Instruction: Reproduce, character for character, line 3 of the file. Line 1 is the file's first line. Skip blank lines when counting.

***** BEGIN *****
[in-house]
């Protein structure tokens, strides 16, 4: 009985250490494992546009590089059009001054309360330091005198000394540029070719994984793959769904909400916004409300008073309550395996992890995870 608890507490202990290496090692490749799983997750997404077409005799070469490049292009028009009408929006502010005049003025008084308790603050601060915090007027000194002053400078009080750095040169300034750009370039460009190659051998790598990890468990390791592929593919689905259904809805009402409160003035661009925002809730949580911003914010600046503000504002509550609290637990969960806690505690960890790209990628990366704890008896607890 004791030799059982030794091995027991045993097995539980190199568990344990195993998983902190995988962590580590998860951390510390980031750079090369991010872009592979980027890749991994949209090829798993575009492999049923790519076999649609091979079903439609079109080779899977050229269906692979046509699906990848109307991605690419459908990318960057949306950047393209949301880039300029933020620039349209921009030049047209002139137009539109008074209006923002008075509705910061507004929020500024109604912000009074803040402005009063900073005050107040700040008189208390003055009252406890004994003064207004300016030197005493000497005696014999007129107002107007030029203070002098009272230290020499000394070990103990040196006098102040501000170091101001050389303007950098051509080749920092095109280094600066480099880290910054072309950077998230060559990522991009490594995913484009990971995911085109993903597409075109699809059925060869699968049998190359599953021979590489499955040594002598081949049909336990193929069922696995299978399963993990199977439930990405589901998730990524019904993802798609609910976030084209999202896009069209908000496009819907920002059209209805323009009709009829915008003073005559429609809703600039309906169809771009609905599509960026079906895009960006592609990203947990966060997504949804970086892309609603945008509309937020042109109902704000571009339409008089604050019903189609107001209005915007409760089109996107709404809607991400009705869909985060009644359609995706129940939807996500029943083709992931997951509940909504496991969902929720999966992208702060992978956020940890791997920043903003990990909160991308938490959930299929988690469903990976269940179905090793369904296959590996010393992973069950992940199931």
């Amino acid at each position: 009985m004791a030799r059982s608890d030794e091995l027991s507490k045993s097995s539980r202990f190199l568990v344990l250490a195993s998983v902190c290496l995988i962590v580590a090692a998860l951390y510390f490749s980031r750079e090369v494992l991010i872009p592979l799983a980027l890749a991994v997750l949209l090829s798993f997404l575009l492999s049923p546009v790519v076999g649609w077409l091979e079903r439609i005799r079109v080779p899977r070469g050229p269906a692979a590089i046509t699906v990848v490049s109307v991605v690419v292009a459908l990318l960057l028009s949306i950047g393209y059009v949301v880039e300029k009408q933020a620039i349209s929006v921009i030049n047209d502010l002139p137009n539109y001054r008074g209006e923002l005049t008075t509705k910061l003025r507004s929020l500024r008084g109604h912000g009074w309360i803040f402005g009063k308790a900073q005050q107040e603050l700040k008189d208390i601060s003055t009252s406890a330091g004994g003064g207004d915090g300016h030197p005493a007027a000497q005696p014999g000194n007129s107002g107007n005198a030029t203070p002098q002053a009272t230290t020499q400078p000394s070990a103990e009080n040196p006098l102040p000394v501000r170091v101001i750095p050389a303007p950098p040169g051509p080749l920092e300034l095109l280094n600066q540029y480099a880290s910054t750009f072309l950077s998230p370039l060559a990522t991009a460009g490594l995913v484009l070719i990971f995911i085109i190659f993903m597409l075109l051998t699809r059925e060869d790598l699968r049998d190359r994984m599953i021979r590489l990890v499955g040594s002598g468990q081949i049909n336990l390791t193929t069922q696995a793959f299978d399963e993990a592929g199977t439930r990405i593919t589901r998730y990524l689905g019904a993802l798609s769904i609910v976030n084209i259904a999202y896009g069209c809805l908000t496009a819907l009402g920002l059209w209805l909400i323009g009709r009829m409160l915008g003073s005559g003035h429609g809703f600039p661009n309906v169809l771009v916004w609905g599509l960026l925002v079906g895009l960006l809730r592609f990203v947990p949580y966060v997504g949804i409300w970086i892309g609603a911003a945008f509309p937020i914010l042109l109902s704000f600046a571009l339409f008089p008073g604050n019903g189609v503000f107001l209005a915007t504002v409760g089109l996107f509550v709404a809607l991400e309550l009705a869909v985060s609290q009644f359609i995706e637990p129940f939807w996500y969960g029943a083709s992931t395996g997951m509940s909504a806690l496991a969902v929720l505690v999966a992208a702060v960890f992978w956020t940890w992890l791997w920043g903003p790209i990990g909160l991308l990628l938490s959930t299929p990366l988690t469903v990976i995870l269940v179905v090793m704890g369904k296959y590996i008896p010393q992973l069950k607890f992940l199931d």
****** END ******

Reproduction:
């Amino acid at each position: 009985m004791a030799r059982s608890d030794e091995l027991s507490k045993s097995s539980r202990f190199l568990v344990l250490a195993s998983v902190c290496l995988i962590v580590a090692a998860l951390y510390f490749s980031r750079e090369v494992l991010i872009p592979l799983a980027l890749a991994v997750l949209l090829s798993f997404l575009l492999s049923p546009v790519v076999g649609w077409l091979e079903r439609i005799r079109v080779p899977r070469g050229p269906a692979a590089i046509t699906v990848v490049s109307v991605v690419v292009a459908l990318l960057l028009s949306i950047g393209y059009v949301v880039e300029k009408q933020a620039i349209s929006v921009i030049n047209d502010l002139p137009n539109y001054r008074g209006e923002l005049t008075t509705k910061l003025r507004s929020l500024r008084g109604h912000g009074w309360i803040f402005g009063k308790a900073q005050q107040e603050l700040k008189d208390i601060s003055t009252s406890a330091g004994g003064g207004d915090g300016h030197p005493a007027a000497q005696p014999g000194n007129s107002g107007n005198a030029t203070p002098q002053a009272t230290t020499q400078p000394s070990a103990e009080n040196p006098l102040p000394v501000r170091v101001i750095p050389a303007p950098p040169g051509p080749l920092e300034l095109l280094n600066q540029y480099a880290s910054t750009f072309l950077s998230p370039l060559a990522t991009a460009g490594l995913v484009l070719i990971f995911i085109i190659f993903m597409l075109l051998t699809r059925e060869d790598l699968r049998d190359r994984m599953i021979r590489l990890v499955g040594s002598g468990q081949i049909n336990l390791t193929t069922q696995a793959f299978d399963e993990a592929g199977t439930r990405i593919t589901r998730y990524l689905g019904a993802l798609s769904i609910v976030n084209i259904a999202y896009g069209c809805l908000t496009a819907l009402g920002l059209w209805l909400i323009g009709r009829m409160l915008g003073s005559g003035h429609g809703f600039p661009n309906v169809l771009v916004w609905g599509l960026l925002v079906g895009l960006l809730r592609f990203v947990p949580y966060v997504g949804i409300w970086i892309g609603a911003a945008f509309p937020i914010l042109l109902s704000f600046a571009l339409f008089p008073g604050n019903g189609v503000f107001l209005a915007t504002v409760g089109l996107f509550v709404a809607l991400e309550l009705a869909v985060s609290q009644f359609i995706e637990p129940f939807w996500y969960g029943a083709s992931t395996g997951m509940s909504a806690l496991a969902v929720l505690v999966a992208a702060v960890f992978w956020t940890w992890l791997w920043g903003p790209i990990g909160l991308l990628l938490s959930t299929p990366l988690t469903v990976i995870l269940v179905v090793m704890g369904k296959y590996i008896p010393q992973l069950k607890f992940l199931d």